This is a post about writing, but because I’m linking to a New York Times story about Donald Trump, it may very well be seen as a political one. But the story made something clear that I stress to students in writing classes over and over again: adverbs are usually your enemy and should be eliminated from your copy whenever possible.
From the Times’s news analysis, which was how news organizations were struggling to define story lines centered around truths, untruths, lies, spin and “alternative facts” (emphasis added):
Still, carefully chosen words can capture that. “A whole vocabulary has come bubbling up that would not have been used five years ago,” Mr. Nunberg said in an interview. “People are going to have to sit down and decide: Are we going to want to go over the moral consequences of telling an untruth? The mere fact of it being untrue? Or the fact that it’s bogus, baseless or groundless?”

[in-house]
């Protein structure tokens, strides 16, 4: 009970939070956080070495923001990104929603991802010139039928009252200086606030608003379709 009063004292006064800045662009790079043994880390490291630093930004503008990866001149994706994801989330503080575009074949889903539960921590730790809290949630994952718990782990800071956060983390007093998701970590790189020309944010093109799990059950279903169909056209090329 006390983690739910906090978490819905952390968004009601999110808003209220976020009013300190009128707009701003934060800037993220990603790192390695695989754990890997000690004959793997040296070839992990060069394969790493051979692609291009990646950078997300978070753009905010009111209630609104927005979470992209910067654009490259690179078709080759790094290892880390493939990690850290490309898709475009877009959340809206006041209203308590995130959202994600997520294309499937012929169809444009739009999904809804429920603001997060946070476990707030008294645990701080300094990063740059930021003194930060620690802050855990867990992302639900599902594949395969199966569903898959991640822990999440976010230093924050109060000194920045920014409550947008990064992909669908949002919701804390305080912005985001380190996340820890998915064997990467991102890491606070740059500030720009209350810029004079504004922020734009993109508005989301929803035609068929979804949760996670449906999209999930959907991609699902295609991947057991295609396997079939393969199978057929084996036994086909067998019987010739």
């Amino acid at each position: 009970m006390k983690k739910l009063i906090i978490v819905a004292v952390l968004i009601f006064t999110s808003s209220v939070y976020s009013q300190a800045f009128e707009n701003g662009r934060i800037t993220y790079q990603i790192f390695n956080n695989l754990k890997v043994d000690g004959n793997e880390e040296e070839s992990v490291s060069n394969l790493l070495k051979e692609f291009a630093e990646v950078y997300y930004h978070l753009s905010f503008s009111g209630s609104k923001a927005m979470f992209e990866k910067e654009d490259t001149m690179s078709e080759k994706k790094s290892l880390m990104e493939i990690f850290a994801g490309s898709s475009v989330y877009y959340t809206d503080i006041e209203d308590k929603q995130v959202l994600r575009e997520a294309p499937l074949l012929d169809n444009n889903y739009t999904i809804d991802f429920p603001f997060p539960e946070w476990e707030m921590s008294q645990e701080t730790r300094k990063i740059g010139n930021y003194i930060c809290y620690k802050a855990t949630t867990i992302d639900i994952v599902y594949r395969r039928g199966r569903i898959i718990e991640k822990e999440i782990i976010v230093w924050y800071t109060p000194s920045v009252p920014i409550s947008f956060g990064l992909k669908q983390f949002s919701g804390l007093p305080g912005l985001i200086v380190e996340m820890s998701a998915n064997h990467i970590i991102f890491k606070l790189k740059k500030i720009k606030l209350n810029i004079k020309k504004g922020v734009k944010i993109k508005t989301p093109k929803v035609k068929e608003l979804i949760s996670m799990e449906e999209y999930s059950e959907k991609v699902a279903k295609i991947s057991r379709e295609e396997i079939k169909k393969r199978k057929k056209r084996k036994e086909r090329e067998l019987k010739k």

Some news organizations used words like “falsely” or “wrongly” — adverbs that tend to weaken the impact — in framing what the president said. Some used “with no evidence,” or “won’t provide any proof,” or “unverified claims,” or “repeats debunked claim”…To say that someone has “lied,” an active verb, or has told a “lie,” a more passive, distancing noun, is to say that the person intended to deceive.
The example I use in class is the simplest. Which is a stronger phrase: “The girl quickly ran” or “The girl sprinted”?
“Sprinted” is an active verb, meaning it moves the sentence forward. And in a writing climate where less is more and efficiency is key, choosing the right verb in an effort to eliminate the clunky adverb means you use fewer words to convey the same point.
When I see an adverb in a first draft, I tell the student (or remind myself, as, like all writers, I tend to go for the easy out on first drafts), an adverb usually means you didn’t spend enough time looking for the right verb. So you settled for an okay verb and propped it up with an adverb to better convey what you’re actually trying to say.
Adverbs are not unavoidable, but taking a minute to try and replace each one in a draft with an active (i.e. better) verb is a quick trick for more effective writing.